By way of introduction, I have been an attorney for 35 years. Approximately 20 of these years have been dedicated exclusively to the practice of family and matrimonial law. My practice has included actions for divorce and all issues concomitant with the dissolution of a marriage including child custody and visitation matters, child support, spousal support, and equitable distribution. In addition, I have handled numerous post judgment proceedings including modification of support obligations, relocation issues and modification of custody/visitation orders.
I derive great satisfaction in helping people through difficult periods in their lives and I certainly tried to do this during my years practicing as a traditional matrimonial/family law litigator. What I found, however, was that no matter how good my personal intentions might have been, the litigation process was at its best costly and time consuming. At its worst, it exacerbated a very difficult situation and often left the parties emotionally and financially drained. It is my strong belief that traditional litigation, while necessary in some highly contested cases, should not be the method of choice when approaching divorce and family law matters. In fact, I developed an aversion to this type of litigation because of the damage it inflicted upon its participants – the couple divorcing, the children and yes, even the attorneys. There is no question that many of my cases still involve litigation. The paradigm for divorcing couples and those with family law problems is still arming oneself with his/her own lawyer and charging ahead with litigation. There are other ways to approach marital separation, divorce, child support, custody/visitation, etc. and that is the subject of this article.
Currently, there exist three general approaches to handling the dissolution of a marriage and family law matters: conventional litigation, collaborative law and mediation. Briefly stated, conventional litigation is what we think of when we envision each party hiring his/her own lawyer, filing an action for divorce or a Family Court proceeding, and going to court. This process is often lengthy, costly, increases the acrimony that exists between the parties and often spirals out of control, the couple becoming helpless spectators to their own legal affairs.
A "friendlier" approach is collaborative law - when the parties agree not to go to court and commit themselves to working together toward an amicable resolution. With collaborative law, each party hires his/her own lawyer and the parties agree to full financial disclosure, transparency, cooperation with the process, and most importantly, not to go to court. If there is a breakdown in the collaborative process, the parties must hire other attorneys to litigate the case.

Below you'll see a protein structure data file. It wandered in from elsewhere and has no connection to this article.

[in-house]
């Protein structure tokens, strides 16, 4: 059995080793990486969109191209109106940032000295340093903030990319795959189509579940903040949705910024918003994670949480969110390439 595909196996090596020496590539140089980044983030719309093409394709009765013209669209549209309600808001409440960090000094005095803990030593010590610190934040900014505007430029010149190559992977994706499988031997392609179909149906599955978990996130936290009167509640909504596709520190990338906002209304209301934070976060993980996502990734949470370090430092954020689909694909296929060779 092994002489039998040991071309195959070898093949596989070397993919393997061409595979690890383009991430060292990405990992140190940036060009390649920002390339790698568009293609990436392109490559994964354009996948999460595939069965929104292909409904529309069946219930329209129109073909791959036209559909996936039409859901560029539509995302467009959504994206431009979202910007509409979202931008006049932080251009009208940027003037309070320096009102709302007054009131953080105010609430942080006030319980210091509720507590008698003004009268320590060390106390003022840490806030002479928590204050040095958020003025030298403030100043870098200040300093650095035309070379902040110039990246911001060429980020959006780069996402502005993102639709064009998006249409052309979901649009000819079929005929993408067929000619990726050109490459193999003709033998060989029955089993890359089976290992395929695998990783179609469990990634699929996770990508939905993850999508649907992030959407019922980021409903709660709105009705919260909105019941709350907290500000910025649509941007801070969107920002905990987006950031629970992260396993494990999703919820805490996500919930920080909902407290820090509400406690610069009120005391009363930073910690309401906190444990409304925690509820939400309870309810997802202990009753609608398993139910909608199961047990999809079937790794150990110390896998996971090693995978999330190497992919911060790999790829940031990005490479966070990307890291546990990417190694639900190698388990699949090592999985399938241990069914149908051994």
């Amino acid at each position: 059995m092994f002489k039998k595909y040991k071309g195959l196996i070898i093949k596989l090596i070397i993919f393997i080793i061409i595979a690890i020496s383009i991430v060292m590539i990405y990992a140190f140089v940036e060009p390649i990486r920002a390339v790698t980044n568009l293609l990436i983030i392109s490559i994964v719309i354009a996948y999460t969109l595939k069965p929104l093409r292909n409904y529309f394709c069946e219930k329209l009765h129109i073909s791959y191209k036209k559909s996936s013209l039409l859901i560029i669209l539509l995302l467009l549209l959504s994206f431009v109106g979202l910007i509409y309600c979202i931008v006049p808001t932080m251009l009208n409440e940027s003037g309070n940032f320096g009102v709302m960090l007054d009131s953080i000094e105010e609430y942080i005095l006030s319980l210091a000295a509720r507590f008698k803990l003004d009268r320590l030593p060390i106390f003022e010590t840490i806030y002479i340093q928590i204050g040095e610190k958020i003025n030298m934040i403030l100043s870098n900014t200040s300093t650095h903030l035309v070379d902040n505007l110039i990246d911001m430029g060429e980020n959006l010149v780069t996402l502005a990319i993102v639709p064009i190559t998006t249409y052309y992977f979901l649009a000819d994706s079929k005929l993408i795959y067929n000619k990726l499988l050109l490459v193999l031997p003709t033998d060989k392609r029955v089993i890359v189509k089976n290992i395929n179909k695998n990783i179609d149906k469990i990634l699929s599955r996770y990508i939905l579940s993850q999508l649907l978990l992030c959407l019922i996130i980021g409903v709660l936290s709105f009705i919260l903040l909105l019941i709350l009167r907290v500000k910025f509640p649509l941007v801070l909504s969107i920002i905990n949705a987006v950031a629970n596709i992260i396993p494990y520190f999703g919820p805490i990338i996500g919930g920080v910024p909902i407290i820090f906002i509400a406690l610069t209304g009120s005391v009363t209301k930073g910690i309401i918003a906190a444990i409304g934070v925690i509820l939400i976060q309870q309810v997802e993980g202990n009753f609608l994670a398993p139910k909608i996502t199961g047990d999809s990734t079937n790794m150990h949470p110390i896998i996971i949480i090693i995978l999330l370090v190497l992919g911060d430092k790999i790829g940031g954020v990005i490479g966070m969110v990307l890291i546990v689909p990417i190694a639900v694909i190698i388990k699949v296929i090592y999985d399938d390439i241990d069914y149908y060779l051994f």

The third approach is mediation. Both parties go to one mediator who works with the couple to arrive at settlement terms. It is incumbent upon the parties to agree to these terms and the mediator works to facilitate the process. The mediator then prepares an agreement or letter of understanding. In most cases, the parties then take this agreement to their separate attorneys for review. I am a trained mediator and it is wonderful to find parties committed to the process. However, mediation can be difficult and may fail when an imbalance of power or lack of trust exists between the couple. In such cases, mediation may be inappropriate.
When couples are not comfortable with mediation and yet would rather not incur the expense of hiring two attorneys (necessary with the collaborative approach or traditional litigation), I suggest a mix of mediation and arbitration. Arbitration works where mediation may fail because the arbitrator is more active in helping the parties decide settlement terms. In traditional mediation, the mediator does not give voice to her opinion, acting instead as a facilitator between the parties. In arbitration, however, the family law arbitrator uses her experience as a family/matrimonial lawyer and knowledge of statutory and case law to inform the parties how a court would in all likelihood decide an issue if the case had been litigated. With this information as a backdrop, the issue is decided and a potential impasse to settlement avoided. Where mediation requires party driven settlement terms, an arbitrator can decide issues for the parties.
Parties can decide to employ arbitration to their entire matter or they may wish to use a combination of mediation and arbitration. In highly contested cases that are being traditionally litigated, the parties may find some relief by applying arbitration to discrete issues such as custody or visitation, and in that way resolving those issues that can be settled. The arbitrator can work with the parties' litigating attorneys to prepare "side agreements" either to stand on their own or to be incorporated in a final settlement agreement. As deemed necessary, the arbitrator works with forensic accountants to evaluate marital property and forensic and treating therapists to assist with custody and visitation concerns. Similarly to mediation, the parties are strongly advised to have their own attorneys review the terms of any agreement prepared by the arbitrator. Family/matrimonial arbitration is by its nature non-binding unless the terms reached are agreed to, memorialized in a written agreement, signed and duly acknowledged by the parties.
I welcome any enquiries regarding my mediation/arbitration practice.